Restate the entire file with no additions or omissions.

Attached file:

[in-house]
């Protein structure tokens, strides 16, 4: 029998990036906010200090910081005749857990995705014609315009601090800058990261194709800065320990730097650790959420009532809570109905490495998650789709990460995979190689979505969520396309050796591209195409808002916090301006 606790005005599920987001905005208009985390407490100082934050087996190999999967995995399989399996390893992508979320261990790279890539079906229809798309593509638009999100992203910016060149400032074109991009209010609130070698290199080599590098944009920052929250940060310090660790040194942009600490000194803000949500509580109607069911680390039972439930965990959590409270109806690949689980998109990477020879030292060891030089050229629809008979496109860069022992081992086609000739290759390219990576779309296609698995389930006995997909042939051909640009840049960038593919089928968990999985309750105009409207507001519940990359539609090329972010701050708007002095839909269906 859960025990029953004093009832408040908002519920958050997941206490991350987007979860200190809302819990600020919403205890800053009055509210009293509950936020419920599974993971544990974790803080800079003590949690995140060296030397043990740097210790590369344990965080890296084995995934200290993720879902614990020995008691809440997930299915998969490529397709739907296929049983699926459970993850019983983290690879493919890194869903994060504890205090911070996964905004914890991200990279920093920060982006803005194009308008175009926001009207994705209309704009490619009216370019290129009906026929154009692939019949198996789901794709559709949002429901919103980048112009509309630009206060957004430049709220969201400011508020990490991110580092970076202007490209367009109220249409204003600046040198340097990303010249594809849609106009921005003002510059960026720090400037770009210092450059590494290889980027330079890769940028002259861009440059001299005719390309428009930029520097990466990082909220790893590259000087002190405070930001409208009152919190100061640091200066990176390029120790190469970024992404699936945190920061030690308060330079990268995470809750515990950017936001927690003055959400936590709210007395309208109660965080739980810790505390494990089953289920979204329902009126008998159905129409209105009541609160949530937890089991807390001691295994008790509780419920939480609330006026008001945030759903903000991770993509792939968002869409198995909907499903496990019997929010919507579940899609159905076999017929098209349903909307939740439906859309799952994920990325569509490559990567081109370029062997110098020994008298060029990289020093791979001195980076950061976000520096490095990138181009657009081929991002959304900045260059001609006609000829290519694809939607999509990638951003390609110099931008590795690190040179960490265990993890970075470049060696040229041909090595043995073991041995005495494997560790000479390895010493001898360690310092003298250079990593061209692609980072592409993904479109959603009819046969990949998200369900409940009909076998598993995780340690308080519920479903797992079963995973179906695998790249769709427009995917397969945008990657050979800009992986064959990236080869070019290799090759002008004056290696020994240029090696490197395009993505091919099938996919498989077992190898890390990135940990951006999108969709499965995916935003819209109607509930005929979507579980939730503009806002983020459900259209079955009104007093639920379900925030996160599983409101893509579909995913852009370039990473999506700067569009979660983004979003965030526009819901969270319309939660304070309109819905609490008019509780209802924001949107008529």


[in-house]
């Protein structure tokens, strides 16, 4: 029998990036906010200090910081005749857990995705014609315009601090800058990261194709800065320990730097650790959420009532809570109905490495998650789709990460995979190689979505969520396309050796591209195409808002916090301006 606790005005599920987001905005208009985390407490100082934050087996190999999967995995399989399996390893992508979320261990790279890539079906229809798309593509638009999100992203910016060149400032074109991009209010609130070698290199080599590098944009920052929250940060310090660790040194942009600490000194803000949500509580109607069911680390039972439930965990959590409270109806690949689980998109990477020879030292060891030089050229629809008979496109860069022992081992086609000739290759390219990576779309296609698995389930006995997909042939051909640009840049960038593919089928968990999985309750105009409207507001519940990359539609090329972010701050708007002095839909269906 859960025990029953004093009832408040908002519920958050997941206490991350987007979860200190809302819990600020919403205890800053009055509210009293509950936020419920599974993971544990974790803080800079003590949690995140060296030397043990740097210790590369344990965080890296084995995934200290993720879902614990020995008691809440997930299915998969490529397709739907296929049983699926459970993850019983983290690879493919890194869903994060504890205090911070996964905004914890991200990279920093920060982006803005194009308008175009926001009207994705209309704009490619009216370019290129009906026929154009692939019949198996789901794709559709949002429901919103980048112009509309630009206060957004430049709220969201400011508020990490991110580092970076202007490209367009109220249409204003600046040198340097990303010249594809849609106009921005003002510059960026720090400037770009210092450059590494290889980027330079890769940028002259861009440059001299005719390309428009930029520097990466990082909220790893590259000087002190405070930001409208009152919190100061640091200066990176390029120790190469970024992404699936945190920061030690308060330079990268995470809750515990950017936001927690003055959400936590709210007395309208109660965080739980810790505390494990089953289920979204329902009126008998159905129409209105009541609160949530937890089991807390001691295994008790509780419920939480609330006026008001945030759903903000991770993509792939968002869409198995909907499903496990019997929010919507579940899609159905076999017929098209349903909307939740439906859309799952994920990325569509490559990567081109370029062997110098020994008298060029990289020093791979001195980076950061976000520096490095990138181009657009081929991002959304900045260059001609006609000829290519694809939607999509990638951003390609110099931008590795690190040179960490265990993890970075470049060696040229041909090595043995073991041995005495494997560790000479390895010493001898360690310092003298250079990593061209692609980072592409993904479109959603009819046969990949998200369900409940009909076998598993995780340690308080519920479903797992079963995973179906695998790249769709427009995917397969945008990657050979800009992986064959990236080869070019290799090759002008004056290696020994240029090696490197395009993505091919099938996919498989077992190898890390990135940990951006999108969709499965995916935003819209109607509930005929979507579980939730503009806002983020459900259209079955009104007093639920379900925030996160599983409101893509579909995913852009370039990473999506700067569009979660983004979003965030526009819901969270319309939660304070309109819905609490008019509780209802924001949107008529």